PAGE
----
On the one hand, he examined the use of wireless telephones among children and adolescents, on the other hand, whether adolescents themselves perceive any health problems that might be related to this use. He then went on to study blood samples from adults, looking at two so-called biomarkers to see whether wireless phone use has a biological effect on the brain. One of these studies focused on a protein that exists in the so-called blood-cerebrospinal-fluid barrier, which is part of the brain's protection against outside influences. The study revealed an association between use of wireless telephony and increased content of the protein transthyretin in the blood.

Fredrik Söderqvist stresses that the increase as such does not have to be a cause of concern, but since it indicates that the brain is in fact affected by microwaves from wireless telephones, there may be other -- as yet unknown -- effects that may impact our health. "We should all follow the recommendations of the Radiation Safety Authority when it comes to using headsets and avoiding mobile phone use when the coverage is poor."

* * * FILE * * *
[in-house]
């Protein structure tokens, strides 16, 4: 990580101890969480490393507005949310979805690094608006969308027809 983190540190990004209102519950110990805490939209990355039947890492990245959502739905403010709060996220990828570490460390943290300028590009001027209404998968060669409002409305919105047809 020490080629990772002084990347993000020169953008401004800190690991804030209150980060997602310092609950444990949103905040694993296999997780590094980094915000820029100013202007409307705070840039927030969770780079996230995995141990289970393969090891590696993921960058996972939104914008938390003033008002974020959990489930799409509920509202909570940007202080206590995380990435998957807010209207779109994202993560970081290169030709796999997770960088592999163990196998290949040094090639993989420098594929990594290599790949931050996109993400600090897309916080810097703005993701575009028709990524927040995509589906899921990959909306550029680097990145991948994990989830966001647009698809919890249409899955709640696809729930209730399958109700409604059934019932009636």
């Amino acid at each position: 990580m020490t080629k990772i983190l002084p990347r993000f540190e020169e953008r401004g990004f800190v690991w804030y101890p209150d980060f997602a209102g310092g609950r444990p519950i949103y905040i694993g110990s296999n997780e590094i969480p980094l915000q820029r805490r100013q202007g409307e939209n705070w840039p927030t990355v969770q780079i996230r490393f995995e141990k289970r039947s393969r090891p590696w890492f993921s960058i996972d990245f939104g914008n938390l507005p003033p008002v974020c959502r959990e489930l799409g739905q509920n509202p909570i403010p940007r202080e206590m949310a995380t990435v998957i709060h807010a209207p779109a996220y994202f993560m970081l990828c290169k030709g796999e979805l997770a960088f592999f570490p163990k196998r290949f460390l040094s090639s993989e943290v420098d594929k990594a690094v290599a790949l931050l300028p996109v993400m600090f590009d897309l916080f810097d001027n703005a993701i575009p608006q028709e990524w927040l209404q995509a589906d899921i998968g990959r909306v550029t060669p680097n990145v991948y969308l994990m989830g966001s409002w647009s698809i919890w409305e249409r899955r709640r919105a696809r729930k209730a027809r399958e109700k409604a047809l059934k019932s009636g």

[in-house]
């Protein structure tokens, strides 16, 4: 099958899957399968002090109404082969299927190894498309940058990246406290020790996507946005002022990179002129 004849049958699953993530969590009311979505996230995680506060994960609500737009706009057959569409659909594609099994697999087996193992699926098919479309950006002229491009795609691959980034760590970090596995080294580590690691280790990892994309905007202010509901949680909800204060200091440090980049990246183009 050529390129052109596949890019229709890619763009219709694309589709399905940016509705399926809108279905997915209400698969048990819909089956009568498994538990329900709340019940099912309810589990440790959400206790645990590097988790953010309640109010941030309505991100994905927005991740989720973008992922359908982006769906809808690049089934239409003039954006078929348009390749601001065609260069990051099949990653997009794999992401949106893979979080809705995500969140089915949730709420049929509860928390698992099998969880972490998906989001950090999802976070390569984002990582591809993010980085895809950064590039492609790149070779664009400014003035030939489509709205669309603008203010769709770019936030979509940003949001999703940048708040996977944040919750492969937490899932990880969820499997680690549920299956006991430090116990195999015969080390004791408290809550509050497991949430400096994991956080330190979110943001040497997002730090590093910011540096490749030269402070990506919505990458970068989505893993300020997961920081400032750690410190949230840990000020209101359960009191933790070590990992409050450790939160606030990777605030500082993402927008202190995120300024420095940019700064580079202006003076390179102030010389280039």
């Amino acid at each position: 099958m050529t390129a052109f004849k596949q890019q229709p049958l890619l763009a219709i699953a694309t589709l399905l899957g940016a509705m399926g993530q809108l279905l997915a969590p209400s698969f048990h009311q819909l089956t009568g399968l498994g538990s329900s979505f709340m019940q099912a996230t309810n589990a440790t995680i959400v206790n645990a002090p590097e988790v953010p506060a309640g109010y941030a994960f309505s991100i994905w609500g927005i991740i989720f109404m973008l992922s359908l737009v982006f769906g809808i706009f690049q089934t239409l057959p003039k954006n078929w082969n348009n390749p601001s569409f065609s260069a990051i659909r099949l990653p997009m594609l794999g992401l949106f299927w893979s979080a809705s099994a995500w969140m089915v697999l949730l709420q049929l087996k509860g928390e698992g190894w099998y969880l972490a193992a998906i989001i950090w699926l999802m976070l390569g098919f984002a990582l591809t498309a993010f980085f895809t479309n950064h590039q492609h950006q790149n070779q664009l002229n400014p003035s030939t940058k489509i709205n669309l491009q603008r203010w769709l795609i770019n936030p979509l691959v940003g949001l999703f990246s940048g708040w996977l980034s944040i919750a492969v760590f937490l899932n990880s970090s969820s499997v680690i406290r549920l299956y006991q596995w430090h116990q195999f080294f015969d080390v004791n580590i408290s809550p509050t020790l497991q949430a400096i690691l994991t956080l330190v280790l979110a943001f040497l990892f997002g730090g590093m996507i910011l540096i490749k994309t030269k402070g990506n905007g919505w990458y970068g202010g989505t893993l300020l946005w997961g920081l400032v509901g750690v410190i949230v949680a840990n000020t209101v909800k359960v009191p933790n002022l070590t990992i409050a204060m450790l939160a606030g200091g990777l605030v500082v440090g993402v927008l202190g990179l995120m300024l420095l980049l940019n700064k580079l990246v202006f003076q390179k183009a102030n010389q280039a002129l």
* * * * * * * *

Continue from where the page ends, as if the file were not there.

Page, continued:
The study also shows that users themselves experience health problems that may be caused by wireless telephones. Children and adolescents who regularly use wireless telephones more often reported various health symptoms and graded their well-being lower than those who do not use them regularly. According to Fredrik Söderqvist, it is not possible to draw any conclusions about what is cause and effect on the basis of this study, but he feels that it is urgent to examine this association more closely. "The connection was strongest regarding headaches, asthmatic complaints, and impaired concentration. But more research is needed to exclude the effects of other factors and sources of error, even though it is difficult to see how this connection could be fully explained by such factors."